03.18.2010 | By Namreta Kumar |
Unfortunately Diary of a Wimpy Kid does not make nearly as strong of an impact as the books do. The film never seems to capture the same charm, although it does have some reminiscent moments.
Greg Heffley, played by Zachary Gordon, is the middle child starting is first year at middle school, and his “diary” catalogs his plan for survival and the year. He is accompanied by the usual suspects: his older brother, Rodrick (Devon Bostick), whose favorite pass time is picking on Greg; the seriously weird kid, Fregley (Grason Russell), who is so far down the social ladder it almost seems like they had to create an underground; the overachieving spoiled, Patty (Laine MacNeil), who is hell-bent on revenge from kindergarten; and the endearing best friend, Rowley (Robert Caron), whose sincerity completely off-sets Greg’s “ambitions.” Along with that you have the cheese touch, the myth of the school, the one no one knows where it began but everyone continues to live by.
Jeff Kinney’s cartoon filled novel is filled with nostalgia without making anything epic or any of his characters highly noble. The driving force behind the story is with the kids, and as we all know kids can be cruel. Middle School is that ground where we begin to define and rank ourselves and Greg plans on being ahead of the curve, however there is no predicting what his schemes lead to.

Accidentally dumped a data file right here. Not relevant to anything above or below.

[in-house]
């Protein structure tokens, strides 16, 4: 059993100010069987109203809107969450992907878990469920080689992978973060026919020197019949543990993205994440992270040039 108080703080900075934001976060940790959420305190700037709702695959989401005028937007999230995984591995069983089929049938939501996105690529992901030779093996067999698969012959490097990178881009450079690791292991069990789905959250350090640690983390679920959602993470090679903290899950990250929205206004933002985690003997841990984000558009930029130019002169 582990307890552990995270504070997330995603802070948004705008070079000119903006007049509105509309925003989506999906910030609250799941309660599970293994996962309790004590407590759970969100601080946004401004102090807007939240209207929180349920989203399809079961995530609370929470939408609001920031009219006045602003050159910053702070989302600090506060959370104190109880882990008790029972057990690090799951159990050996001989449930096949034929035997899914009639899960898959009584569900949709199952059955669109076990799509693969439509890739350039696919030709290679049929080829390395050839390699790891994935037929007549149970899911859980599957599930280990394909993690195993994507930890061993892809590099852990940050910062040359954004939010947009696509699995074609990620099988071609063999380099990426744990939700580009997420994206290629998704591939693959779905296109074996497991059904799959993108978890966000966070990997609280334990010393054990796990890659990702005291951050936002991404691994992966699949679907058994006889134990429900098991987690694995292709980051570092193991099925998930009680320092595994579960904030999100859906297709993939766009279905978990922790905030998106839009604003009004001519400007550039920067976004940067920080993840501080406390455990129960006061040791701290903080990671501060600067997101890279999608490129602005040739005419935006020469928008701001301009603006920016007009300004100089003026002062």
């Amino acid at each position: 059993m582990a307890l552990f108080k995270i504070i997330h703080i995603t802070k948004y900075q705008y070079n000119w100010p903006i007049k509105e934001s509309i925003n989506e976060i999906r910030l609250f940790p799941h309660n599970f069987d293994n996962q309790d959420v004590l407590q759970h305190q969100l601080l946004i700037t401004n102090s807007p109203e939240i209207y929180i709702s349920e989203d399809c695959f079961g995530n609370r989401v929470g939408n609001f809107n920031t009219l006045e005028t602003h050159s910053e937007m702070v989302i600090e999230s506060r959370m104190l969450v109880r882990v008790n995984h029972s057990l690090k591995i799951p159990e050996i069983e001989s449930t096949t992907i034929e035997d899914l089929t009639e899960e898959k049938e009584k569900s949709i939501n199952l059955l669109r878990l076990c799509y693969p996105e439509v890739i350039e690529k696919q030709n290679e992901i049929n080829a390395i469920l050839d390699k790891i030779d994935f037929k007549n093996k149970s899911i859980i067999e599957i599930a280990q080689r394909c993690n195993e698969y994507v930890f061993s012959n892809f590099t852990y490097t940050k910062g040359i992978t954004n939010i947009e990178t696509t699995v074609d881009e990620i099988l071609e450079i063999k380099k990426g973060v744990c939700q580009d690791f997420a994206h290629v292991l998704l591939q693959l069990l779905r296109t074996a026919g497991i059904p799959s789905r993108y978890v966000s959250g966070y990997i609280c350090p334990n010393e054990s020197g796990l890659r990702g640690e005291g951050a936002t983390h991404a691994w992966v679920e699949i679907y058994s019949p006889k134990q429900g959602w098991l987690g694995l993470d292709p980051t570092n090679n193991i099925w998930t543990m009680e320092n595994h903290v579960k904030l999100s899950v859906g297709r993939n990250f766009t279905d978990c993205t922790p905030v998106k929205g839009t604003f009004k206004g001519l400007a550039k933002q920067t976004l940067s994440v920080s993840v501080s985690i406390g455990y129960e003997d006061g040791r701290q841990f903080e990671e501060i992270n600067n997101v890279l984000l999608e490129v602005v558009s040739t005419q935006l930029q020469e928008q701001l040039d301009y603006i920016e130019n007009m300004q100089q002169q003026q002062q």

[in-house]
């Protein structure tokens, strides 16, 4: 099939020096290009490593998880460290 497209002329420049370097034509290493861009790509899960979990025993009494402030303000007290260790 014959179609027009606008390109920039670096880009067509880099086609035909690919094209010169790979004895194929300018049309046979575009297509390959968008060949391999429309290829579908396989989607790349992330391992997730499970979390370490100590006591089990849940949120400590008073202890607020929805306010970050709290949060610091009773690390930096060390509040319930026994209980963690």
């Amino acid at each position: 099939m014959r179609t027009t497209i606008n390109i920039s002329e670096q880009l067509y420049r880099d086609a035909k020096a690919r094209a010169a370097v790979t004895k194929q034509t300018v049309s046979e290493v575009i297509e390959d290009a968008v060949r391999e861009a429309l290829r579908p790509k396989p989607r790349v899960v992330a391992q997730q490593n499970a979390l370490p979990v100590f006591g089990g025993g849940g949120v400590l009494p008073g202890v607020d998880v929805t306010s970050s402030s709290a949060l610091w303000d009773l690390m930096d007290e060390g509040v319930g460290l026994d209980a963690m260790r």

Thor Freudenthal cleverly adapted the cartoons into the film’s treatment and never lost Greg’s original voice. Unfortunately it seems like it took Zachary Gordon a little while to warm up to the character of Greg and that off set the start of the film. As it rolls forward though the relationship between Greg and Rowley, becomes the focal point of the film and the contrasts give the film its own charming moments.
Although the film has its own magnetism, it failed to capture the appeal of the illustrated novel. The fun that children of all ages (and adults alike) can have with the “diary” in their own hands is almost lost in film form. The visual element of the film can be appreciated best in certain scenes that are larger than the book, for example Halloween, and the school play. However overall the charm lies in the book and the film is best appreciated by a family movie night.